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Sell In May? This Data Says Not So Fast

Wayne Duggan

Every year on May 1, the phrase “sell in May and go away” starts trending on Wall Street. With the S&P 500 up 17 percent year-to-date, traders are taking a close look at whether or not they should take the next six months off from the stock market.

What Is Sell In May?

The basis behind the “sell in May” trade is historical data. From 1950 to 2018, the six-month stretch between May and November has generated an average return of just 1.5 percent for the S&P 500, the worst six-month stretch of the entire year, according to LPL Financial. The S&P has traded higher during that six-month stretch just 63.8 percent of the time.

Sell in May traders see the risk-reward skew as unfavorable throughout this stretch given the relatively high probability of a downturn and the relatively low average historical return. However, experts are divided as to whether or not the sell in May trade is worth following in 2019.

Expert Take

LPL analyst Ryan Detrick said traders should be aware of the sell in May trade, but they shouldn’t take it too terribly seriously.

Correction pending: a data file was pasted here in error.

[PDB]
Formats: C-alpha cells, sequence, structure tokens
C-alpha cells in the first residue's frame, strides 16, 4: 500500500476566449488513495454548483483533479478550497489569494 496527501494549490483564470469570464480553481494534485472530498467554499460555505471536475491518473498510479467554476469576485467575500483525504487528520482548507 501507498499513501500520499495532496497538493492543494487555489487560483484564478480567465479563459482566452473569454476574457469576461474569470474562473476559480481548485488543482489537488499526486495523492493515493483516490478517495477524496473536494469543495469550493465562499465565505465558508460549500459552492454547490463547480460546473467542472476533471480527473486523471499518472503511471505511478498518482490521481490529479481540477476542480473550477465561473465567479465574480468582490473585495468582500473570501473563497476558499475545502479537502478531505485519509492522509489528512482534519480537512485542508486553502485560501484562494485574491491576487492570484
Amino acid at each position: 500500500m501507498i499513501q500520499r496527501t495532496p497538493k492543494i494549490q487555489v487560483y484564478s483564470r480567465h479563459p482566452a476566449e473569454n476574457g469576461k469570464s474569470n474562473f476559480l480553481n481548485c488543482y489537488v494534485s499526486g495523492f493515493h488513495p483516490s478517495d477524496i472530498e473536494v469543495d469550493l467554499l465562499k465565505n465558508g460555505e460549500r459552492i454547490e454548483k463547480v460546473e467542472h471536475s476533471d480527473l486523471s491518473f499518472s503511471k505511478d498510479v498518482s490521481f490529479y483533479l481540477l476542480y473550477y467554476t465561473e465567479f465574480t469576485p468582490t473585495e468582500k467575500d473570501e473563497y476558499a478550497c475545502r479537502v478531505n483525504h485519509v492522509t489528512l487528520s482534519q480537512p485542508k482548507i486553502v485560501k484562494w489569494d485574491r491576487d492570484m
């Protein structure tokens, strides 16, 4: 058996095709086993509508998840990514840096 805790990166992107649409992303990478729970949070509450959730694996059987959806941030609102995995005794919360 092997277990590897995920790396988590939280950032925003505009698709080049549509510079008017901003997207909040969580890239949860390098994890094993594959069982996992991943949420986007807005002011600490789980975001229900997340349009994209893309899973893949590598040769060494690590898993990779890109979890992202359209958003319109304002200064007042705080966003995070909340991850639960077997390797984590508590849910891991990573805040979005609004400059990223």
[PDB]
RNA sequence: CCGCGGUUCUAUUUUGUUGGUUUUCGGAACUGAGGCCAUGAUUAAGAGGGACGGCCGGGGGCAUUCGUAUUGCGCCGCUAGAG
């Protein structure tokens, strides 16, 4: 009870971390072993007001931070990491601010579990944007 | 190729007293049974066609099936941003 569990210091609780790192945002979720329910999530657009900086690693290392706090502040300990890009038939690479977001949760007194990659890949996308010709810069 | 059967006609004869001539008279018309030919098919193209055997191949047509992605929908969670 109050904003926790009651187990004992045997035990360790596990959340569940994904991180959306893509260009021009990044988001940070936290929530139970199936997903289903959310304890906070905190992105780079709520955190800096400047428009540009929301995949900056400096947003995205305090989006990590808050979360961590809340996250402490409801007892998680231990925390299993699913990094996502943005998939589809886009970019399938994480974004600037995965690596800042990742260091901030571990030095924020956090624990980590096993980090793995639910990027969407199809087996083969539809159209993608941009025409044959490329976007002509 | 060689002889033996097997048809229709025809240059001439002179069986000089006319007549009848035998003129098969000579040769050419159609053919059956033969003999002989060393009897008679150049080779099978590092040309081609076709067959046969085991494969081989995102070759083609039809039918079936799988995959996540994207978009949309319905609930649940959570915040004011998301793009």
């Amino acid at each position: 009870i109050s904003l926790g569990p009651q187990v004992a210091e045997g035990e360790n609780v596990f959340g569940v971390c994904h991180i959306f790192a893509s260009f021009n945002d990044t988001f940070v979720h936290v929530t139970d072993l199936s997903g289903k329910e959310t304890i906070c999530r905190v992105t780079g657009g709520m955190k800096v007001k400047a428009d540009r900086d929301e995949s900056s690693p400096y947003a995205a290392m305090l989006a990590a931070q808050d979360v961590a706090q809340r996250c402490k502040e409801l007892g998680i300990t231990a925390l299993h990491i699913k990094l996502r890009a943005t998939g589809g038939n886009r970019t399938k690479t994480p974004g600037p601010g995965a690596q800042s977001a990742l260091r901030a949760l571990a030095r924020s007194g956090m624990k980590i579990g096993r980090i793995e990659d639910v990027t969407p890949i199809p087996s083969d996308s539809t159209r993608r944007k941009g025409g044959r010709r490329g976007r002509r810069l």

“Yes, ‘sell in May’ has a nice longer-term track record, but that doesn’t make it gospel,” Detrick wrote in a recent note.

Commonwealth Financial analyst Brad McMillan has said stock market adages like “sell in May” become popular because they are simple and tell a good story. However, McMillan recently wrote that these types of seasonal trends often get diminished or even disappear all together depending on the timeframe used in crunching the numbers.

In 2017, Bank of America looked at three-month periods dating all the way back to 1928 and found that June through August was the single best three-month stretch for stocks on average of the whole calendar year.

In addition, it’s generally better for long-term investors to avoid trying to time the market at all.

“No matter what data set you look at, over time, you do better overall by simply staying in, rather than trying to move in and out,” McMillan said.

January Effect?

Not only is the “sell in May” strategy inconsistent, DataTrek Research co-founder Nicholas Colas says history tells a different story about how stocks perform in May and June in years with abnormally strong January returns.

“The S&P ended up 13.1% in Q1, slightly higher than the average during the other eight years with abnormally strong Januaries back to 1958 (first full year of data),” Colas recently wrote. “So what happens next? History says more upside in May and June and the year’s peaks don’t come until Q3 or Q4.”

DataTrek found the S&P 500 averaged a 1.9 percent gain in the month of May and a 2.1 percent gain in the month of June in those eight years with strong January gains.

If the market follows the pattern of other years with hot January returns, the last thing investors should be doing in the month of May is selling S&P 500 funds like the SPDR S&P 500 ETF Trust (NYSE: SPY).

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